Thursday, September 11, 2008

No Need to Feel Sorry for Americans

They're already feeling plenty sorry for themselves:
NEW YORK (AP) — Relatives of victims killed at the World Trade Center are observing moments of silence to mark the seventh anniversary of the Sept. 11 terrorist attacks.

The ceremony at ground zero included moments of silence at 8:46 a.m. and 9:03 a.m. — the times that two hijacked jets slammed into the twin towers. Two more moments of silence were to be held at the times the towers fell.

Mayor Michael Bloomberg opened the ceremony by telling the tearful audience: "Today marks the seventh anniversary of the day our world was broken."

Other ceremonies are being held throughout the day around the country, including in Washington and in Pennsylvania. Barack Obama and John McCain are due at ground zero to pay silent respects.
Whether there was any big, officially-organized twentieth anniversary remembrance in Iran for the 290 passengers on the Airbus civilian jetliner that was blown out of the sky by the U.S.S. Vincennes, on 3 July 1988, I can't say; if there was, our corporate/government news sources either didn't know or didn't find it newsworthy. Given the prevailing conditions in Iraq, I don't suppose there's much in the way of organized self-pity over the million or so, give or take a few hundred thousand, who've been slaughtered as a result of fully-bipartisan U.S. foreign policy since 1990, from Bush War I through the sanctions regime of the Clinton years, which claimed hundreds of thousands of children, through Bush War II and the subsequent occupation/colonization. Besides, it isn't as though there's a single, particular day to point at there; our bellicose devotion to Iraqi Freedom™ overshadows the whole of the calendar.

In the terrorism of 11 September 2001, a total of 2,819 people were killed. That's about one-fifteenth of the total number of traffic-accident deaths in the U.S. that year (42,116). It's one-tenth of one percent of the 2,416,425 people who died from all causes in the US that year. Still, it pleases our mass-murdering supervisors that we should all be expected to wallow in a synthetic orgy of self-pity from time to time throughout this day.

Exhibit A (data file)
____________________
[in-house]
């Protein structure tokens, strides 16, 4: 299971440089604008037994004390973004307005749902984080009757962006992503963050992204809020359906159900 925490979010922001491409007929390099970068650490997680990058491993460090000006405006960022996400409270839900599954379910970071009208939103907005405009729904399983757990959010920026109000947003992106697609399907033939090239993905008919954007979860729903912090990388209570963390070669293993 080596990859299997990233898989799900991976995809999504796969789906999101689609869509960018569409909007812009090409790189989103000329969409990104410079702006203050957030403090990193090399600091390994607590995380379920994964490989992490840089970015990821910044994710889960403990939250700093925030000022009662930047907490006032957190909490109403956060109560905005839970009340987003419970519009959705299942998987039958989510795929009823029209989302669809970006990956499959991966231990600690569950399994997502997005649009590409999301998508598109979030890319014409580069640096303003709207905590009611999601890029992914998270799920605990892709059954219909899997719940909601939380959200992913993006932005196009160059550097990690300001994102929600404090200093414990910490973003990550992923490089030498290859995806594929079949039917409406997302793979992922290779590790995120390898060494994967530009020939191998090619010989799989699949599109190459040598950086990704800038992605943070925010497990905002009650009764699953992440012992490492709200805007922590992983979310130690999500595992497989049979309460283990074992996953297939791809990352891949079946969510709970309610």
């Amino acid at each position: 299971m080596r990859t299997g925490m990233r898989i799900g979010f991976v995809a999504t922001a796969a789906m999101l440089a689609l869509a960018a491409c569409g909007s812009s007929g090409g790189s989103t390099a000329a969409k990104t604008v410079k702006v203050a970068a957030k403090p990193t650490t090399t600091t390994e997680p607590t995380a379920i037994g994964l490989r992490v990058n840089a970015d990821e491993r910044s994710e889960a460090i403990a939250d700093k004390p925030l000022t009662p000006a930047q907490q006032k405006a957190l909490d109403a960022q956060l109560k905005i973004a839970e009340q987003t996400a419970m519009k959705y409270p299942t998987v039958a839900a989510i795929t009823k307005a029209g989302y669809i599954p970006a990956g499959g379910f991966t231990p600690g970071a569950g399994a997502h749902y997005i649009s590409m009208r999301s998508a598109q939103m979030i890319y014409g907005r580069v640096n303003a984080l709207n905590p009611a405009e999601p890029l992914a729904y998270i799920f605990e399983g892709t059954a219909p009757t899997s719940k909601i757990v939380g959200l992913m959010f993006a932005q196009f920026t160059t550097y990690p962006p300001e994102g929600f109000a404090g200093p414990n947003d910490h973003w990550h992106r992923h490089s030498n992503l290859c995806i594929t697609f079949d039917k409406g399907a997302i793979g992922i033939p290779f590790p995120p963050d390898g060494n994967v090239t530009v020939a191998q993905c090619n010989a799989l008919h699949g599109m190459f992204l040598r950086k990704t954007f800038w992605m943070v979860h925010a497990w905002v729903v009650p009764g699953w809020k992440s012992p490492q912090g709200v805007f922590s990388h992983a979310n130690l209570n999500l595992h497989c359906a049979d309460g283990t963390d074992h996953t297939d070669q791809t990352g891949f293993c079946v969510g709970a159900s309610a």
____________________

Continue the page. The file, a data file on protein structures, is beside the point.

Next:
To Hell with it, say I, and most especially to Hell with our supervisors. Seven years ago, 2,819 people were killed by a criminal conspiracy. The people who directly did it died in the act, and are thus beyond the short reach of imperfect human justice. No doubt they were directed, supported, and enabled by a relative handful of other guilty people, who would be appropriate subjects for some constitutional remedy such as letters of marque and reprisal. But that's not what happened. The fact remains that we are "governed" by war criminals for the benefit of corporate war profiteers and one particularly-favored Middle Eastern democracy ... and it must be the sort of governance that we deserve, since the US citizenry is too well armed to be so governed without at least its passive consent. No, we howled for this brutal and ruinous pseudo-war, and we begged our supervisors to take as many of our remaining liberties as might please them, in a futile and contemptible exchange for a nonexistent security that our supervisors cannot provide, and would not even if they could.

And there lies the true shame and sorrow of this day.

2 comments:

Charlotte said...

If the primary conspirators died, one has to wonder why we had to take out our wrath on the entire country of Afghanistan.

itsmecissy said...

I did no such howling.